Owning a Rental Property vs Purchasing REIT
In order to purchase a rental home, we will assume that our hypothetical saver needs to finance at least a portion of that property through a mortgage, but will make aggressive payments on that mortgage to ensure that it is paid off on a reasonable timeline. We can start by assuming that our borrower purchases a $400,000 home which they will rent out for the cost of their mortgage, taxes, and a small buffer for repairs as needed. The end result is that the saver takes in $2,100/month in rent, and has $100/month set aside for emergency repairs. From there, approximately $900 of this amount goes towards building equity in the home, while $1,000 will be interest paid on the mortgage (at least for the first half of the term).
Over the course of the mortgage, the saver will then wind up earning a rough average of 4.6% returns per year on the rental income of the property, after the debt is taken into consideration. However, if we look at the returns as being self-fulfilling on a cash flow basis, we can use a base investment amount of the down-payment on the property ($100,000) as being the only real cash flow, and recalculate the returns to be 10-25%/year. This is certainly a remarkable return for a saver to consider, which is why people are happy to take on the hassle of managing a rental property (with repairs and so forth). However, let’s take a look to see how it is that a similar situation would work out for a saver that is buying into a REIT investment.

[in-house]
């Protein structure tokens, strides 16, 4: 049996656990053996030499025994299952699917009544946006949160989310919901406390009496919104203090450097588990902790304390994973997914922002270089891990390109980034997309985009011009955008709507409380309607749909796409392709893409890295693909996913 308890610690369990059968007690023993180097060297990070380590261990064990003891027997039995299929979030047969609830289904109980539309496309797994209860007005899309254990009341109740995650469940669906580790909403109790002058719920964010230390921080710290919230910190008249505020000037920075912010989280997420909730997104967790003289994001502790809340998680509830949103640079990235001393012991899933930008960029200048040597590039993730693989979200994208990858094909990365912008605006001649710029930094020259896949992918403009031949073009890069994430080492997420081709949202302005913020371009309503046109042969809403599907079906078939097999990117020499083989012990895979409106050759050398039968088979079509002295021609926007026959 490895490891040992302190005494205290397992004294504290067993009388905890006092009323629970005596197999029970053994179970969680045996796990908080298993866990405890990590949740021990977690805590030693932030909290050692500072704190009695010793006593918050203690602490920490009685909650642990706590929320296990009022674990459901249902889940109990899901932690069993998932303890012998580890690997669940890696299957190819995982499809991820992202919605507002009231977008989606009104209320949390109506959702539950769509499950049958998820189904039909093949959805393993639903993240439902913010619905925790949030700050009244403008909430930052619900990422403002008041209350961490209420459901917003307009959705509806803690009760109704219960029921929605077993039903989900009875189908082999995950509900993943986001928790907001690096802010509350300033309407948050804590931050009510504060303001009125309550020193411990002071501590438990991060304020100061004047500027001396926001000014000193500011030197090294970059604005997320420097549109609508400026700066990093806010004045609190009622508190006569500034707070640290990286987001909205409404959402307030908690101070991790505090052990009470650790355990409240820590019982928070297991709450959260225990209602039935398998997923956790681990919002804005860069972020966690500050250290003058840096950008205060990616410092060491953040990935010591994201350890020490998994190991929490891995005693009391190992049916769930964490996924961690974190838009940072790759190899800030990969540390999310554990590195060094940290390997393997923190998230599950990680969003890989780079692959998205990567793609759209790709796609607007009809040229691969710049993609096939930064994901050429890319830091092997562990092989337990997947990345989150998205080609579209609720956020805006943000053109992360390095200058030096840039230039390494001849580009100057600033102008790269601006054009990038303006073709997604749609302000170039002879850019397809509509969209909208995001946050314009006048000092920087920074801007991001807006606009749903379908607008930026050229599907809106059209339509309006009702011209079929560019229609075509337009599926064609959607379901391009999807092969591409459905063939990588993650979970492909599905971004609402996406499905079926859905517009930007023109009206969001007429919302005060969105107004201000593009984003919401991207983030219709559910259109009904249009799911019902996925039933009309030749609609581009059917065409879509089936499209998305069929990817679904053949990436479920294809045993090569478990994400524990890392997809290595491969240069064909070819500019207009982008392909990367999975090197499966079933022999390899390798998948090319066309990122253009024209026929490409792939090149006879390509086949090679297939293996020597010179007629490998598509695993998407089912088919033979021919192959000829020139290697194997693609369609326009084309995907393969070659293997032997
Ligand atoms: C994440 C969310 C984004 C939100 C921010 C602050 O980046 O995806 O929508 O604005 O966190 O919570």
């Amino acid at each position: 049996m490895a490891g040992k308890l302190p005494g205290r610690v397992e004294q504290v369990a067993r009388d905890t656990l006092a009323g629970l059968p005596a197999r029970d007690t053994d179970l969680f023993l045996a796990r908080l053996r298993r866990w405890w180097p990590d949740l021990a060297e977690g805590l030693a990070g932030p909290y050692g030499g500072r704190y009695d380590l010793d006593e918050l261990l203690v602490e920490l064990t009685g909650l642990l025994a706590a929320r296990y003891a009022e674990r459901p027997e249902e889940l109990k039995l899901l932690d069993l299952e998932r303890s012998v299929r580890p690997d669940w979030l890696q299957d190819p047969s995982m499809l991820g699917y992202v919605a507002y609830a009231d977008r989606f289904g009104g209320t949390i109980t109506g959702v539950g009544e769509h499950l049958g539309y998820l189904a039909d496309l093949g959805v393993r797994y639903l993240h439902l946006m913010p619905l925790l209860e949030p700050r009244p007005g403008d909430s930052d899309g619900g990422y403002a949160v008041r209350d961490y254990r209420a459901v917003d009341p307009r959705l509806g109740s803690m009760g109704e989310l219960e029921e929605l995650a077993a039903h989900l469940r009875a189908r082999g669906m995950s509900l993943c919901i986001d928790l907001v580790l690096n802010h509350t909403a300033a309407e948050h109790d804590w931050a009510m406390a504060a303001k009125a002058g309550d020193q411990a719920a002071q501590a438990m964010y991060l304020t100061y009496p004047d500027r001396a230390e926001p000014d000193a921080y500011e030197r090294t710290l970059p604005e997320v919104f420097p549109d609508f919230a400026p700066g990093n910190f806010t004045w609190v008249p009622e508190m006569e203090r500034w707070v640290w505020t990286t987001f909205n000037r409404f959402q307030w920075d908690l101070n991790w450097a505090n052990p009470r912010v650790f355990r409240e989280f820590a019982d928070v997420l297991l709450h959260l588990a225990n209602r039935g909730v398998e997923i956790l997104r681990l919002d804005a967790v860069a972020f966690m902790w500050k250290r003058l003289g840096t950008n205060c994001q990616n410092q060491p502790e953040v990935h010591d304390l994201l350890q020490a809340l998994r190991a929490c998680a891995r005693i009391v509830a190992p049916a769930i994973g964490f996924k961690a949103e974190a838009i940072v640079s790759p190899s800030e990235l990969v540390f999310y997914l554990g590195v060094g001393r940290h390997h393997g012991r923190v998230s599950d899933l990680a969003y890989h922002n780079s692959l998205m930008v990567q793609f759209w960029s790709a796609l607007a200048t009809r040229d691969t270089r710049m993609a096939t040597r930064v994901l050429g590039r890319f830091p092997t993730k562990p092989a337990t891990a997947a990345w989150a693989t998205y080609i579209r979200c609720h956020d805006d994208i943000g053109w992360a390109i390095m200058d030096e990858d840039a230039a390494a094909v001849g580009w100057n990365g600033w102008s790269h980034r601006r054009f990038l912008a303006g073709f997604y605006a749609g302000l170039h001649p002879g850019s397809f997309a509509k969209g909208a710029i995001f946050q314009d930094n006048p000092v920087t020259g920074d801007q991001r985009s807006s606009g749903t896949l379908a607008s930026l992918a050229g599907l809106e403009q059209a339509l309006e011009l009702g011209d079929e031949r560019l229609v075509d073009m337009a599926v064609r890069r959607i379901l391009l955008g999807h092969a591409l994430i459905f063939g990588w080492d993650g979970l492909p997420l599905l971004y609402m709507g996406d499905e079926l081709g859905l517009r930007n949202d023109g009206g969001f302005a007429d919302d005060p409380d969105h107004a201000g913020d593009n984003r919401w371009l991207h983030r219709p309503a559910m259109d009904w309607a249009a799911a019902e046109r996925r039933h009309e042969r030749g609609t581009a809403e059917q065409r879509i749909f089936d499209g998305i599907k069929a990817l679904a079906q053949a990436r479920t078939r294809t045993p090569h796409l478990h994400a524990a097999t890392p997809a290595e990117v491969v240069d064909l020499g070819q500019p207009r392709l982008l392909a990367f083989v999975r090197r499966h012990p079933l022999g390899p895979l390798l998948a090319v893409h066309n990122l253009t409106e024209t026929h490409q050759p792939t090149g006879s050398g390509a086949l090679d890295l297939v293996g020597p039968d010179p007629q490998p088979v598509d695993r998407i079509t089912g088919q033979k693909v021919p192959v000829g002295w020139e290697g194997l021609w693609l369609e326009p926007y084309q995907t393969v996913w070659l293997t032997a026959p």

If a saver were to borrow funds secured against shares in a REIT investment, the bank would likely only allow them to use the stocks at 50% collateral value, meaning that right away our hypothetical investor is only able to have $200,000 in assets as a part of this portfolio, whereas the home owner is building up a property worth $500,000. This means that our investor will invest $100,000 into REIT shares, and then borrow another $100,000 to purchase the remaining amount.
From there, they will not need to worry about repair or maintenance costs associated with keeping their property intact, and they won’t have any headache to deal with in terms of handling a tenant. The end result in evaluating these two opportunities is then that the rental property will earn a slightly larger total return than the REIT position, but will earn a smaller return on asset than the REIT because of the way in which the owned property is much more highly levered.
So what’s the final outcome of owning a rental property versus buying shares in a REIT using leverage? It essentially comes down to an investor’s willingness to take on leverage, and the intangible benefits associated with owning a rental property. On the one hand, having a rental property allows an investor to have access to the physical asset itself. However, a REIT will provide an investor with access to diversification, in both the properties owned, as well as by allowing them to have multiple tenants at once, whereas the single physical residence will be exposed to the single renter. Lastly, the REIT asset is liquid, in that it can be sold on the stock market without any expensive real-estate agent fees, while the rental property must be sold through the arduous process of listing a residential unit.
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